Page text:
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First Things First:
Tea in India is traditionally made with black tea, and I use the Orange Pekoe cut black tea that is available in the market in the USA. In India we used brands like Wagh bakri/ Girnar or BrookBond Red Label tea. Strong tea for the morning.
1. Plain tea with milk
3/4 cup of water per person.
1 t loose leaf black tea
less than 1/4 cup warmed milk
Heat the water in container. When it comes to a boil, add the milk. Heat till the mix rises. Turn OFF the heat and add the tea leaves, cover and let steep. In about a minute you can stir the tea with a spoon. If the brew color and fragrance are appropriate, you can sieve the tea and pour it into cups to enjoy.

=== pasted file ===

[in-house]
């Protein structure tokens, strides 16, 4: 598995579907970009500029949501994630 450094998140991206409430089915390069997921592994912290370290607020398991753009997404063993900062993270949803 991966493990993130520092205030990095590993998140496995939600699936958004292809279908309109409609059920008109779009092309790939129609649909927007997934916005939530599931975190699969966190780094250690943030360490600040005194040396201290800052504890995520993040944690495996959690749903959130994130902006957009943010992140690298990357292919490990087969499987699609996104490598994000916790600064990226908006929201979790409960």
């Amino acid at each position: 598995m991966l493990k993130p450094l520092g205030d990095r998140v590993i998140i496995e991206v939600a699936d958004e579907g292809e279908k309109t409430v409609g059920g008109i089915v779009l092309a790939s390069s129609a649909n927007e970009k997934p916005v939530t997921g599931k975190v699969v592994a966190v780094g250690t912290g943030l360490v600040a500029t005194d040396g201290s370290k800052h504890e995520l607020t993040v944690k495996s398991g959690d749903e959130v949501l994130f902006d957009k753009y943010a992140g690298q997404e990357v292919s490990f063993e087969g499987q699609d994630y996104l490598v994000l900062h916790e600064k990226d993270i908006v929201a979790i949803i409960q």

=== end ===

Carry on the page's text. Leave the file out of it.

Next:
If it is light, then you can turn on the heat and boil it for thirty seconds. Remember the bitter tannins generate from the tea leaves after steeping so hesitate to boil.
Instead if you like stronger tea, I would suggest adding more tea leaves earlier. Or if using teabags, use two instead of one. If I use lipton, Brook Bond or tetley brands I always take two teabags per cup.
2. Masala tea
Here measure 1 cup of water per person because you will boil it down to 3/4 cup per person after adding the masala.
The ‘masala’ in the tea can be made up of either one or two or a mixture of certain spices. However I am always amused that the one spice which we never ever added to Indian tea is Vanilla, and that was originally the starbucks vanilla chai latte flavor! It was quite distasteful at first, but do you know what, either they changed the formula or we go used to it!!
Anyway the most common tea masala that you can find in the Indian stores can also be made at home.
Take one teaspoon powdered ginger
3 small seeds of cardamom (not pods)